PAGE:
People rely heavily on others around them for cues on how to think, feel and act. Experiments have confirmed this intuitive characteristic.Professor Robert Cialdini has been a leader in advocating this form of influence and persuasion in his best-selling book, Influence: Science and Practice and on his firm’s website, Influence at Work.
The lesson for you is that persuasion can be extremely effective when it comes from peers.For instance, if people become aware that friends and neighbors have given to charity (through having a list of names displayed to them), they are more likely to give as well. The longer the donor list, the more likely they are to donate. This is a form of social evidence about how they should respond. If the list comprised the names of strangers, they would not respond as readily.
The science supports what most sales professionals already know: testimonials or case studies involving satisfied customers work best when the satisfied customer and the prospective customer share similar circumstances.
The same psychology applies in the workplace. If you need to sell the benefits of a corporate initiative to your staff and find a group of cynical employees is resisting, rather than trying to convince them yourself, ask a veteran who supports the initiative to speak up for it at a team meeting. That person is more likely to sway the recalcitrant group than more words from you. Another way of looking at this: influence is often best exerted horizontally rather than vertically.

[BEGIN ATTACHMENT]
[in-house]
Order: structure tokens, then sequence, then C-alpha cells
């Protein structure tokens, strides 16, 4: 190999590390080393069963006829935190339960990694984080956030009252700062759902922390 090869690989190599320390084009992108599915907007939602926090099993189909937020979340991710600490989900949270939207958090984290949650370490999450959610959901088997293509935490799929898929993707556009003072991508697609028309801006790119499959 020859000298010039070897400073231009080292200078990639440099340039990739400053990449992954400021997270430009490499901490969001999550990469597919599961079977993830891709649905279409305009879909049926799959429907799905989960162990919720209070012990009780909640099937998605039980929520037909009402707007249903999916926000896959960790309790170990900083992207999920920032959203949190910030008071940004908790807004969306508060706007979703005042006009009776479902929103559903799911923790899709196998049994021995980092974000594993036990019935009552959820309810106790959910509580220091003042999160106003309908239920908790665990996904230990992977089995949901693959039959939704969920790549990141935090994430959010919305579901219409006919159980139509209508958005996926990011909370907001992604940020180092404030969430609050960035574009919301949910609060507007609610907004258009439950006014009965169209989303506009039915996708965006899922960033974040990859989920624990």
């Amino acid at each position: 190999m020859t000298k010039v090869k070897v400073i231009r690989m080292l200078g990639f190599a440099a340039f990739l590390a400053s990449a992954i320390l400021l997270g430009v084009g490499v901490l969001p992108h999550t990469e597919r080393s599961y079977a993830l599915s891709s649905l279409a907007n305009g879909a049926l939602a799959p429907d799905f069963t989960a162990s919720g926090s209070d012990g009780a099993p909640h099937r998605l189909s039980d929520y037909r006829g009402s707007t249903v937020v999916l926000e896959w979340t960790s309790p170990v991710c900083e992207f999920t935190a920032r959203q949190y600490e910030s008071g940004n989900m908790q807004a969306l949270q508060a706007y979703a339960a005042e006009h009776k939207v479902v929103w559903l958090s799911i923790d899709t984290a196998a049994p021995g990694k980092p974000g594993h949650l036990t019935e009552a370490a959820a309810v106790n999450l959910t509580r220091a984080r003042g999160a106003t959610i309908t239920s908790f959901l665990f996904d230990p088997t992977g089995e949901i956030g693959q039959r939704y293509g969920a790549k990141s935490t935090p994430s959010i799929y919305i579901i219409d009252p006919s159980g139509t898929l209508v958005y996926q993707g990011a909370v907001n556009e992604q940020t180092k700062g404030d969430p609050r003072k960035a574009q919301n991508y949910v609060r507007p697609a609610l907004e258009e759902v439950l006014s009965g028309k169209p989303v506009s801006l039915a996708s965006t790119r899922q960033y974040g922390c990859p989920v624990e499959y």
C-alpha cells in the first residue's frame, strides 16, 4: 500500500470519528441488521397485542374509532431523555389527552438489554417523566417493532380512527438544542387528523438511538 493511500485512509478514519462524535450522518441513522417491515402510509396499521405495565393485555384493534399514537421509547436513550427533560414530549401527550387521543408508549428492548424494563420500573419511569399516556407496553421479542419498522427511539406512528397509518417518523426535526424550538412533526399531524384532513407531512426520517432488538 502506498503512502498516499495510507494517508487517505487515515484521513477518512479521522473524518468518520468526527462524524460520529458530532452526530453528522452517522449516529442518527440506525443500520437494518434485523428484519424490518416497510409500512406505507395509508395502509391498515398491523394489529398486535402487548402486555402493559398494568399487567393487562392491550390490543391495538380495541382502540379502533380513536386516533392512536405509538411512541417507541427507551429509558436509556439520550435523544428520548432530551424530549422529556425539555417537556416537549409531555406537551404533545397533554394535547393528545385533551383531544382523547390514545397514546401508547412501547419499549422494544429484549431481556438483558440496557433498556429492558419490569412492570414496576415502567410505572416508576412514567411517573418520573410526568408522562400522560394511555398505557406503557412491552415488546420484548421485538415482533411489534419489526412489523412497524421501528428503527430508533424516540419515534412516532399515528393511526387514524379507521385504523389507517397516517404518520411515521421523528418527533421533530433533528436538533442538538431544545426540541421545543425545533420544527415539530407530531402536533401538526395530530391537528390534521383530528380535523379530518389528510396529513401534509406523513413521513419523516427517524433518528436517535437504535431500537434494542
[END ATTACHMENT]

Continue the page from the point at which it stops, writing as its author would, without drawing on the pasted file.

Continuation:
Professional communicators are familiar with this powerful principle under another name: third party endorsement. This principle demonstrates that it is more effective to have someone respected by your target audience say good things about you or your product than from you saying the same things yourself.
What can you say to people to get them to provide you with a powerful testimonial? Here’s how: be specific about what you want them to do. Ask them to answer these three questions and you will get golden responses:
Confirm with them that they are happy for relevant comments to be quoted from their feedback to use in testimonials.
Think of ways you could use this principle for yourself in internal or external communication. Unleash people power by showing the responses of others and their successes through contact with your organization or by using your product.
By Leandro Herrero CEO of The Chalfont Project. Building Remarkable Organisations and Social Movements powered by Viral Change ™.
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